In 1990 Howard Kimball, Seneca Lake resident and local businessman, organized a group of people to establish an association to protect Seneca Lake’s water quality. Seneca Lake Pure Waters Association was incorporated in 1991 with a start-up grant of $70,000. The group hired an Executive Director, Mary Ruth Sweet, and agreed to partner with Hobart and William Smith Colleges which would serve as the research arm of the organization.
A member of the organizing group, Ed Hoffman, helped to obtain incorporation as a 501(c)3 nonprofit organization. A volunteer Board of Directors representing the various interests around the lake was formed.
From its inception, the association was determined not to go it alone and was successful in forming partnerships with SUNY Oneonta, the New York State Department of Environmental Conservation (NYS DEC), Open Spaces Trust, the United States Environmental Protection Agency (EPA) and Citizen’s Statewide Lake Association Program (CSLAP) as well as other organizations.
Seneca Pure Waters' data collection efforts enabled it to inform the public on a number of issues including sources of contamination, treatment of invasive species, lake level concerns, and methods to remediate threats to lake water quality. Threats included non-source pollution, run-off from farms and individual septic systems, and road bank erosion. Several scientific studies were published including: reports on salinity levels and sources, limnology studies, hazardous waste sites, fracking, LPG storage, recommended changes to municipal land use ordinances, mapping of Seneca Lake’s 29 sub watersheds, recommendations for uniform onsite waste water management, and an environmental risk survey.
Significant achievements were accomplished by 1999 a comprehensive summary assessment titled The State of the Seneca Lake Watershed was published and the Finger Lakes Institute (FLI) at Hobart and William Smith Colleges (HWS) was established.
After ten years of service, Pure Waters began to decline in membership and funding. A reorganization committee was formed led by Richard Ahola and with the assistance of Bob Barton, Jim Carter, Mary Anne Kowalski, Bruce Adams, Phil Cianciotto and others they implemented substantial changes to the organization’s structure and finances. They eliminated all paid positions and all organizational and communication responsibilities were assumed by volunteer members of the board. The first annual dinner meeting was held in the fall 2009 and has continued every year since then.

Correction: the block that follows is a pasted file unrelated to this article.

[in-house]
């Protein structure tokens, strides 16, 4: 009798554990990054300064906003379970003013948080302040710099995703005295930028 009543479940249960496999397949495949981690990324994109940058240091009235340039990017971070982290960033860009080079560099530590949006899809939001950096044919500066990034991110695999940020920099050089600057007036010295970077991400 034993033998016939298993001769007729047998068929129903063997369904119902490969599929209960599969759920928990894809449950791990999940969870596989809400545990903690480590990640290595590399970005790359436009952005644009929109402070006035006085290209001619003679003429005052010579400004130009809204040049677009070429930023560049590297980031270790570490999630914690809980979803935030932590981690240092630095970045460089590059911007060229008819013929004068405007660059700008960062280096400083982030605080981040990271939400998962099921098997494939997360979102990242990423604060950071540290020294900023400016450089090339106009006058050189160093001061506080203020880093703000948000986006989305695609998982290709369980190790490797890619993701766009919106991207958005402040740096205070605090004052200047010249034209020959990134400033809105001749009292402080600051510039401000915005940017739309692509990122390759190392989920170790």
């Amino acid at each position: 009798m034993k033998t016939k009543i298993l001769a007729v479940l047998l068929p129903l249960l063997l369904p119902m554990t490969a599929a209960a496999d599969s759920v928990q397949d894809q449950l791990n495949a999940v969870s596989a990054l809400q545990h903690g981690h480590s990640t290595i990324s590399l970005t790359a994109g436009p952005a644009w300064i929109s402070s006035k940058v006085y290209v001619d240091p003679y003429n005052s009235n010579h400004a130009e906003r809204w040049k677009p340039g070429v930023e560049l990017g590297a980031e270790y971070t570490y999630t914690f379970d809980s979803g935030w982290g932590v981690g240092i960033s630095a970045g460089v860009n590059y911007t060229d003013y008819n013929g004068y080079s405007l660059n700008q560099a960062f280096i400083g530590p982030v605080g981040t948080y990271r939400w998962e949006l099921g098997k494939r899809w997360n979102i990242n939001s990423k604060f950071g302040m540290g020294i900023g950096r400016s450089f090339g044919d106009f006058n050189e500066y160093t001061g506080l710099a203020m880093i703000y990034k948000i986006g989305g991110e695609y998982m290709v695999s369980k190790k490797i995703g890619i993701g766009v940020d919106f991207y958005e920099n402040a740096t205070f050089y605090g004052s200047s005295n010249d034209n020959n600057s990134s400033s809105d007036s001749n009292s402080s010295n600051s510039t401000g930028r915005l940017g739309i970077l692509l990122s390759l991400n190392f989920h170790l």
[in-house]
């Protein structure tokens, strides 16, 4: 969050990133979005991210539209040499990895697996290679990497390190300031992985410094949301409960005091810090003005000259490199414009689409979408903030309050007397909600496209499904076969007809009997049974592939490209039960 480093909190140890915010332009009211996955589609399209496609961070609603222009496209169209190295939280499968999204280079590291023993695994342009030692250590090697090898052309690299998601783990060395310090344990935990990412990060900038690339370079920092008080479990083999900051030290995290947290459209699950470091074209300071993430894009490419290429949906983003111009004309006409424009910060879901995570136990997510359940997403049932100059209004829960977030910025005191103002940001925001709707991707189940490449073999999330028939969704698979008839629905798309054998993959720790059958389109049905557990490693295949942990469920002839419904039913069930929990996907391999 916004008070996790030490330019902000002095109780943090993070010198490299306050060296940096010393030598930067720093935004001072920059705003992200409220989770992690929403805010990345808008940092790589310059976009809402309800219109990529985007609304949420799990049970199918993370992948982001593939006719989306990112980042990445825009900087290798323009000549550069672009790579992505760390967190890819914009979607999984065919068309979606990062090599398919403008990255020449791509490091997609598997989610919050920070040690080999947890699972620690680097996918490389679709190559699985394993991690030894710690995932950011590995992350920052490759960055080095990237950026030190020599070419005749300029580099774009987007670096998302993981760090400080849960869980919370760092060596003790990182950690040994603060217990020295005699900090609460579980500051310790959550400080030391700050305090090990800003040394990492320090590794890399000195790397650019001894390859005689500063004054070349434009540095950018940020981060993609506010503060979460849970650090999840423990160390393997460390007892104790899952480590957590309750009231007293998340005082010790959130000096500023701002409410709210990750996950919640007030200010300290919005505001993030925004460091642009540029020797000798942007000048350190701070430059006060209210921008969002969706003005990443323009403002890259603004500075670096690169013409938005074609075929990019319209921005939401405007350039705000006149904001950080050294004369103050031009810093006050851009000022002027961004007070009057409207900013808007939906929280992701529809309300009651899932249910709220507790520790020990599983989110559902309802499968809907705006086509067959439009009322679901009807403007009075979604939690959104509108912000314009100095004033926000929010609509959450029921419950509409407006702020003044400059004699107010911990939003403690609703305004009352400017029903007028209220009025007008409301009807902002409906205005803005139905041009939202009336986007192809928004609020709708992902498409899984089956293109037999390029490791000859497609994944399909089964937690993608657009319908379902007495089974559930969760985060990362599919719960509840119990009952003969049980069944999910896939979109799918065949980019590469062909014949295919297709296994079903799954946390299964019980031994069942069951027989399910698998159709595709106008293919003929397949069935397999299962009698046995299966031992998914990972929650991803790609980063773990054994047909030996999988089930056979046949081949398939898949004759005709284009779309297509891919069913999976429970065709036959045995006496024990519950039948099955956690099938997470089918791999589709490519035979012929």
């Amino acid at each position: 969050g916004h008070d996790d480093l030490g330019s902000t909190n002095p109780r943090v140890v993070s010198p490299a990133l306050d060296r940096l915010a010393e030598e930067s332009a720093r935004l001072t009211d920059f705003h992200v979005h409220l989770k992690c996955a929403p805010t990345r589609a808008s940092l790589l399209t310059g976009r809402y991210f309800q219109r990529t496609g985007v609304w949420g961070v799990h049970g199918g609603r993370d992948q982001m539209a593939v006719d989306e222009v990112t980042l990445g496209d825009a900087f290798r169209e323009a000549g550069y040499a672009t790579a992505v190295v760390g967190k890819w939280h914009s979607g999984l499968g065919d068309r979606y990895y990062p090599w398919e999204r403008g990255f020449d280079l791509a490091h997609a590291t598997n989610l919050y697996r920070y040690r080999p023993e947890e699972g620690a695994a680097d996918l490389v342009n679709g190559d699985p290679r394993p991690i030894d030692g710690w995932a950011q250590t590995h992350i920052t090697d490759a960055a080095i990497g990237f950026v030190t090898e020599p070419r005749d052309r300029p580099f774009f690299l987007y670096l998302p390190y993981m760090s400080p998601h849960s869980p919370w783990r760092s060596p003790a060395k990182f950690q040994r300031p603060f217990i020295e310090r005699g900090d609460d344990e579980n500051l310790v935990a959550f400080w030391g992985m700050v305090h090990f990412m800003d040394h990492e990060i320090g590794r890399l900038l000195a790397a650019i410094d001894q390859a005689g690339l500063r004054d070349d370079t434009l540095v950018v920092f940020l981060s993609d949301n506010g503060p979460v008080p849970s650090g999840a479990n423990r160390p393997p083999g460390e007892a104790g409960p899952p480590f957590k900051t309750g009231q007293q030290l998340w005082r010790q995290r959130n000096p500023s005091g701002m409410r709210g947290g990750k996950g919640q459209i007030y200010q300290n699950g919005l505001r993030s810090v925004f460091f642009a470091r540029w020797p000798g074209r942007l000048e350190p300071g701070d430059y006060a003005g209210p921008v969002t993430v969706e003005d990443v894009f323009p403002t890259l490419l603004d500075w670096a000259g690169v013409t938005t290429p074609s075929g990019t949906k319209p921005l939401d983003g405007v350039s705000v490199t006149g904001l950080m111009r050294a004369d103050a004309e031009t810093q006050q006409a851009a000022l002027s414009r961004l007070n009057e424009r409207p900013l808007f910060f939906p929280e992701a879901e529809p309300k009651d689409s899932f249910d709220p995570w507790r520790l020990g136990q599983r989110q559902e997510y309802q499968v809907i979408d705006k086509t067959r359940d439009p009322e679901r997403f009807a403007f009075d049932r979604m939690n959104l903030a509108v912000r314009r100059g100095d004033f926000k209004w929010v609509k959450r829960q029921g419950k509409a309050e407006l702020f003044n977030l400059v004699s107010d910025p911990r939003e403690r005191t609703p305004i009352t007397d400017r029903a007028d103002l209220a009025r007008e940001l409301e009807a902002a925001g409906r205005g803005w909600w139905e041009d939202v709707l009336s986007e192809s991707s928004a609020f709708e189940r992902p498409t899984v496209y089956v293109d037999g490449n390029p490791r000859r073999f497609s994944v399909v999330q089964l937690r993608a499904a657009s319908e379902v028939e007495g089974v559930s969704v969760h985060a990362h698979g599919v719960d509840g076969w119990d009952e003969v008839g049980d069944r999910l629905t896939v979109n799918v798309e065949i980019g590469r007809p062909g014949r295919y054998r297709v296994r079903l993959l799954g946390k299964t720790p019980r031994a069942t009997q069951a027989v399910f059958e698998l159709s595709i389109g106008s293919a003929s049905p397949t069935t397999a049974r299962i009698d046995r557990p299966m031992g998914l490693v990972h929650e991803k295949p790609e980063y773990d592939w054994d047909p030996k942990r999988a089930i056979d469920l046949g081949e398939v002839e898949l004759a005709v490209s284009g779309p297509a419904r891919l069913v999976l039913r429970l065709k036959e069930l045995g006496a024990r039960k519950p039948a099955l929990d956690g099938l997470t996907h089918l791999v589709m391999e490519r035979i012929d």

Seneca Lake Pure Waters Association continues to study the quality of the lake and its tributaries in the watershed with the assistance of over 100 volunteers, funding from the Tripp Foundation and laboratory analysis by the Community Science Institute (CSI) based in Ithaca. Additional projects, such as Shoreline Monitoring to identify cyanobacteria or harmful algae blooms and Lake Monitoring through the CSLAP program have been added in an effort to compile a comprehensive all encompassing water quality assessment.
Accomplishments in the early years:
2016 – Seneca Pure Waters' Stream Monitoring efforts led to Reeder Creek being placed on the Impaired Water Body list which should lead to remediation efforts by the NYS DEC.
2015 – Seneca Pure Waters in collaboration with Finger Lakes Institute and the New York State Department of Environmental Conservation (NYS DEC) established a Harmful Algae Bloom (HAB) Monitoring Program 3 years ago. The program began with the HABs Hotline for reporting suspicious blooms and has grown into a full blown monitoring program with over 80 volunteers reporting weekly observations to the NYS DEC in the months of August and September.
2014 – Seneca Pure Waters launched a Stream Monitoring Program to identify and prioritize present sources of pollution entering Seneca Lake as well as to create a baseline of information against which future sources of pollution can be established. The program is an ongoing collaborative effort of Seneca Pure Waters volunteers and the Community Science Institute (CSI) in Ithaca. Seneca Pure Waters has roughly 60 volunteers monitor 5 streams at with up to 6 different collection points within the stream. Seneca Pure Waters projects that the 2018 stream monitoring laboratory costs will exceed $31,500.00. This Stream Monitoring Program is made possible by a grant from the Tripp Foundation.
2013 – Environmental Quality Award presented to Seneca Pure Waters by the US Environmental Protection Agency for protecting public health and enhancing the environmental quality of the Seneca Lake Watershed.
1999 – The State of the Seneca Lake Watershed a comprehensive summary assessment cosponsored by SLPWA and SLAP-5, a five county consortium was published. Over time SLAP-5 became the Seneca Lake Inter-municipal Organization with over 50 percent of the localities adopting the plan.